World Library  
Flag as Inappropriate
Email this Article

Mesud I

Article Id: WHEBN0000757818
Reproduction Date:

Title: Mesud I  
Author: World Heritage Encyclopedia
Language: English
Subject: Sultanate of Rum, Seljuq dynasty, Battle of Dorylaeum (1147), Suleiman ibn Qutulmish, Second Crusade
Publisher: World Heritage Encyclopedia

Mesud I

Mesud I
The Alaeddin Mosque in Konya was built during the reign of Masud I. The building served as the “Mosque of the Throne” for the Seljuq Sultans of Rum and contains the dynastic mausoleum.
Seljuq sultans of Rum
Reign 1116-1156
Predecessor Malik Shah
Successor Kilij Arslan II
Died 1156
Full name
Rukn al-Dīn Mas'ūd
Father Kilij Arslan I

Masud I or Ma'sud I (Modern Turkish: I. Rükneddin Mesud or Rukn al-Dīn Mas'ūd ( Persian: ركن الدین مسعود‎‎) was the sultan of the Seljuqs of Rûm from 1116 until his death in 1156.


Following the defeat and death of his father Kilij Arslan I by Fakhr al-Mulk Radwan of Aleppo at the battle of Khabur river in 1107,[1] Masud lost the throne in favor of his brother Malik Shah. With the help of the Danishmends, Masud captured Konya and defeated Malikshah in 1116, later blinding and eventually murdering him. Masud would later turn on the Danishmends and conquer their lands. In 1130, he started construction of the Alaeddin mosque in Konya, which was later completed in 1221.[2]

Masud, towards the end of his reign, fought against the armies of the Second Crusade. There were actually two armies, one led German emperor Conrad III and the other led by the French king Louis VII. Masud defeated both of them; the first army in Dorylaeum near modern Eskişehir in 1147[3] and the second army in Laodicea near modern Denizli in 1148.

When he died, Masud was succeeded by his son Kilij Arslan II.

One of Masud's daughters married John Tzelepes Komnenos, a member of the royal house of Byzantium who had converted to Islam.[4]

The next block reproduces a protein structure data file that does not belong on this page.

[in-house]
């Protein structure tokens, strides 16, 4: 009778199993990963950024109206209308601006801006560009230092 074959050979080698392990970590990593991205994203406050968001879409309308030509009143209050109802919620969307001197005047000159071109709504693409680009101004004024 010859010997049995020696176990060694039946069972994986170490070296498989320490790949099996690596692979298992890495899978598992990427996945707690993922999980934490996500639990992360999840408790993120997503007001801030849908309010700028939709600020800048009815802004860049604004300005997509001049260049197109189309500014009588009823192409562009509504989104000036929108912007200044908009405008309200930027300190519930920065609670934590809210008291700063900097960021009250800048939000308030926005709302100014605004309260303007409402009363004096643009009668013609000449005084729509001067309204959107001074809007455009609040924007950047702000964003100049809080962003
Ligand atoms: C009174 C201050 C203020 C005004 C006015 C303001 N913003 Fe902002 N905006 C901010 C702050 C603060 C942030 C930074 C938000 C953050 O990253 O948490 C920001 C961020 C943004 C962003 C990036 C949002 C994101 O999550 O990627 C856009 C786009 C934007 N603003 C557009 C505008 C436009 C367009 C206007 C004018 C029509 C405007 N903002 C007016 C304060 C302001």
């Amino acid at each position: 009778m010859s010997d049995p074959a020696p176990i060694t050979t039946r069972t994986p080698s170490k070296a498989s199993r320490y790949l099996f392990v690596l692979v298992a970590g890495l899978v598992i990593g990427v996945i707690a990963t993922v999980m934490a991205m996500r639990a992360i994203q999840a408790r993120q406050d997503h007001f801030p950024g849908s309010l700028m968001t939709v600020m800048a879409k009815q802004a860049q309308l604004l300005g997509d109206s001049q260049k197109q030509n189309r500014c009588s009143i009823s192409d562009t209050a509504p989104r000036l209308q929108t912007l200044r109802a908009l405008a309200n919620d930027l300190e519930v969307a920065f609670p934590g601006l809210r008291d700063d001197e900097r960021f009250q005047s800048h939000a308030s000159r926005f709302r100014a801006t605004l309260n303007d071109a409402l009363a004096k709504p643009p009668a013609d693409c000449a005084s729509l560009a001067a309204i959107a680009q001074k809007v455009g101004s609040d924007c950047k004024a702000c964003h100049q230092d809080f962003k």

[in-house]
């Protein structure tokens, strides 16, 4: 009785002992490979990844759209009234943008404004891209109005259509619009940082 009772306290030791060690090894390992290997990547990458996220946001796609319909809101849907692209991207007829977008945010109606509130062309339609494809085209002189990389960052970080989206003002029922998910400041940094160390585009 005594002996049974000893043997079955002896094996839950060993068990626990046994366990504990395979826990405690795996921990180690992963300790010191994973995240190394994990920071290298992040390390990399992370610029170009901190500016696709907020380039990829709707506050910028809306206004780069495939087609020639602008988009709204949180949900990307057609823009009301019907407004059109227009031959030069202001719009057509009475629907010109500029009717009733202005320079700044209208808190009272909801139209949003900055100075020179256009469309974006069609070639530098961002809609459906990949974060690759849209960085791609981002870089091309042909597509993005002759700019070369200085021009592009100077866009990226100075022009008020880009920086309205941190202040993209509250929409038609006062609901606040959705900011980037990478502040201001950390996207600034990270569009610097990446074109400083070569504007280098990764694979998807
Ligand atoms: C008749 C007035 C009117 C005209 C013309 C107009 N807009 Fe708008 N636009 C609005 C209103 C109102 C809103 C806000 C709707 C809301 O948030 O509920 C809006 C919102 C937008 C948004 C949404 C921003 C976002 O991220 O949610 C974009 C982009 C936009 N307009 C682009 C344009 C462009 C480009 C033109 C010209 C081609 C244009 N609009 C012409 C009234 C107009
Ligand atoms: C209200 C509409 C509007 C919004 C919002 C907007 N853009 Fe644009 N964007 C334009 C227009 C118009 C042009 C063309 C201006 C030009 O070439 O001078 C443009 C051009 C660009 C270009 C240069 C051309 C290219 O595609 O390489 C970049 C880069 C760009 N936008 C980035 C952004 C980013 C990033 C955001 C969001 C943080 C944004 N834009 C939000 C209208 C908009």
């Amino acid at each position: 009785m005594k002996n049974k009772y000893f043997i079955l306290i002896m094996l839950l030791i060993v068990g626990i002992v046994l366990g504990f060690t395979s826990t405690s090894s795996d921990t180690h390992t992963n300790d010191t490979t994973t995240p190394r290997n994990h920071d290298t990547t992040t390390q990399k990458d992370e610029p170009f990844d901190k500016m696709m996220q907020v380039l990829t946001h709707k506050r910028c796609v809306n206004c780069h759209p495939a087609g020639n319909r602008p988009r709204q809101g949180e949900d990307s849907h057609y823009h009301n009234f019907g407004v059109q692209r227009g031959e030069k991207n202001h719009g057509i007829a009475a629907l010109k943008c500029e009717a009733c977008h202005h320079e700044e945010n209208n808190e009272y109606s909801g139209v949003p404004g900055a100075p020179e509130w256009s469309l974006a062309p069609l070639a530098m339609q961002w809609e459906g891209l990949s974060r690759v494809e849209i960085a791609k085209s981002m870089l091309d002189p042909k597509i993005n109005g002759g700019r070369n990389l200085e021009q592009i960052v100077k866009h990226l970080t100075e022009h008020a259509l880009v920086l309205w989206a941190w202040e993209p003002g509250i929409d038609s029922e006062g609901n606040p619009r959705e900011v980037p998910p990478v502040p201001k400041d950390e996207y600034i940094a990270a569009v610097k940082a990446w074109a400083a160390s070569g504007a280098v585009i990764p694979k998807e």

1. ^ Anatolia in the Period of the Seljuks and the Beyliks, Osman Turan, The Cambridge History of Islam, Ed. Peter Malcolm Holt, Ann K. S. Lambton and Bernard Lewis, (Cambridge University Press, 1970), 239.
  2. ^ Konya, Julie A. Miller, International Dictionary of Historic Places: Southern Europe, Ed. Trudy Ring, Robert M. Salkin, Sharon La Boda, (Fitzroy Dearborn Publishers, 1995), 381.
  3. ^ Martin Sicker, The Islamic World in Ascendancy: From the Arab conquests to the siege of Vienna, (Praeger Publishers, 2000), 77.
  4. ^ The Turkish Element in Byzantium, Eleventh-Twelfth Centuries, Charles M. Brand, Dumbarton Oaks Papers, Vol. 43, (1989), 20.
Preceded by
Malik Shah
Sultan of Rûm
Succeeded by
Kilij Arslan II
This article was sourced from Creative Commons Attribution-ShareAlike License; additional terms may apply. World Heritage Encyclopedia content is assembled from numerous content providers, Open Access Publishing, and in compliance with The Fair Access to Science and Technology Research Act (FASTR), Wikimedia Foundation, Inc., Public Library of Science, The Encyclopedia of Life, Open Book Publishers (OBP), PubMed, U.S. National Library of Medicine, National Center for Biotechnology Information, U.S. National Library of Medicine, National Institutes of Health (NIH), U.S. Department of Health & Human Services, and, which sources content from all federal, state, local, tribal, and territorial government publication portals (.gov, .mil, .edu). Funding for and content contributors is made possible from the U.S. Congress, E-Government Act of 2002.
Crowd sourced content that is contributed to World Heritage Encyclopedia is peer reviewed and edited by our editorial staff to ensure quality scholarly research articles.
By using this site, you agree to the Terms of Use and Privacy Policy. World Heritage Encyclopedia™ is a registered trademark of the World Public Library Association, a non-profit organization.

Copyright © World Library Foundation. All rights reserved. eBooks from Project Gutenberg are sponsored by the World Library Foundation,
a 501c(4) Member's Support Non-Profit Organization, and is NOT affiliated with any governmental agency or department.